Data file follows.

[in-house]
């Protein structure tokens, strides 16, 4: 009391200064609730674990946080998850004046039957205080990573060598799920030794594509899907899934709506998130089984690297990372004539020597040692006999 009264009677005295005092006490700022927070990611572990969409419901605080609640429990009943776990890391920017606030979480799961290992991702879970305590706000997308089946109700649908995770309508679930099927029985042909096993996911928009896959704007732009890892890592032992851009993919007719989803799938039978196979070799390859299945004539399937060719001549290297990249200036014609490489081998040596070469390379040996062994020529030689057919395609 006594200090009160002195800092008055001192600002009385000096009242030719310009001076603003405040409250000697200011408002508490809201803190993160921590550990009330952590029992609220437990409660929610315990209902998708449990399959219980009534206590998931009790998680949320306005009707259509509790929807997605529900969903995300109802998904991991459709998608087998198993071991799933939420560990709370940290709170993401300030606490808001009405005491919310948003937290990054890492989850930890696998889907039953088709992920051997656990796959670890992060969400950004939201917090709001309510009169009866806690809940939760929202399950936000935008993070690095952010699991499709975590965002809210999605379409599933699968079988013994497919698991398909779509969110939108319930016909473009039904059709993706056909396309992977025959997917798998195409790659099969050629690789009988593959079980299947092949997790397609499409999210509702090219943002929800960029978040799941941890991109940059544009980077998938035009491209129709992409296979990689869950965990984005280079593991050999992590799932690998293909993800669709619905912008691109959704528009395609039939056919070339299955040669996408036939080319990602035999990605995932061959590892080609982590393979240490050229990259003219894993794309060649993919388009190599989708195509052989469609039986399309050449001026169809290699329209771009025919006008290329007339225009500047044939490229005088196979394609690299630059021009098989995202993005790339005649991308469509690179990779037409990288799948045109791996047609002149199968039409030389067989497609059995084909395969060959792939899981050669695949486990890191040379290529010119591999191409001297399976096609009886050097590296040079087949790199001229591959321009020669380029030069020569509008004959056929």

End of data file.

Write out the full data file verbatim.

[in-house]
């Protein structure tokens, strides 16, 4: 009391200064609730674990946080998850004046039957205080990573060598799920030794594509899907899934709506998130089984690297990372004539020597040692006999 009264009677005295005092006490700022927070990611572990969409419901605080609640429990009943776990890391920017606030979480799961290992991702879970305590706000997308089946109700649908995770309508679930099927029985042909096993996911928009896959704007732009890892890592032992851009993919007719989803799938039978196979070799390859299945004539399937060719001549290297990249200036014609490489081998040596070469390379040996062994020529030689057919395609 006594200090009160002195800092008055001192600002009385000096009242030719310009001076603003405040409250000697200011408002508490809201803190993160921590550990009330952590029992609220437990409660929610315990209902998708449990399959219980009534206590998931009790998680949320306005009707259509509790929807997605529900969903995300109802998904991991459709998608087998198993071991799933939420560990709370940290709170993401300030606490808001009405005491919310948003937290990054890492989850930890696998889907039953088709992920051997656990796959670890992060969400950004939201917090709001309510009169009866806690809940939760929202399950936000935008993070690095952010699991499709975590965002809210999605379409599933699968079988013994497919698991398909779509969110939108319930016909473009039904059709993706056909396309992977025959997917798998195409790659099969050629690789009988593959079980299947092949997790397609499409999210509702090219943002929800960029978040799941941890991109940059544009980077998938035009491209129709992409296979990689869950965990984005280079593991050999992590799932690998293909993800669709619905912008691109959704528009395609039939056919070339299955040669996408036939080319990602035999990605995932061959590892080609982590393979240490050229990259003219894993794309060649993919388009190599989708195509052989469609039986399309050449001026169809290699329209771009025919006008290329007339225009500047044939490229005088196979394609690299630059021009098989995202993005790339005649991308469509690179990779037409990288799948045109791996047609002149199968039409030389067989497609059995084909395969060959792939899981050669695949486990890191040379290529010119591999191409001297399976096609009886050097590296040079087949790199001229591959321009020669380029030069020569509008004959056929």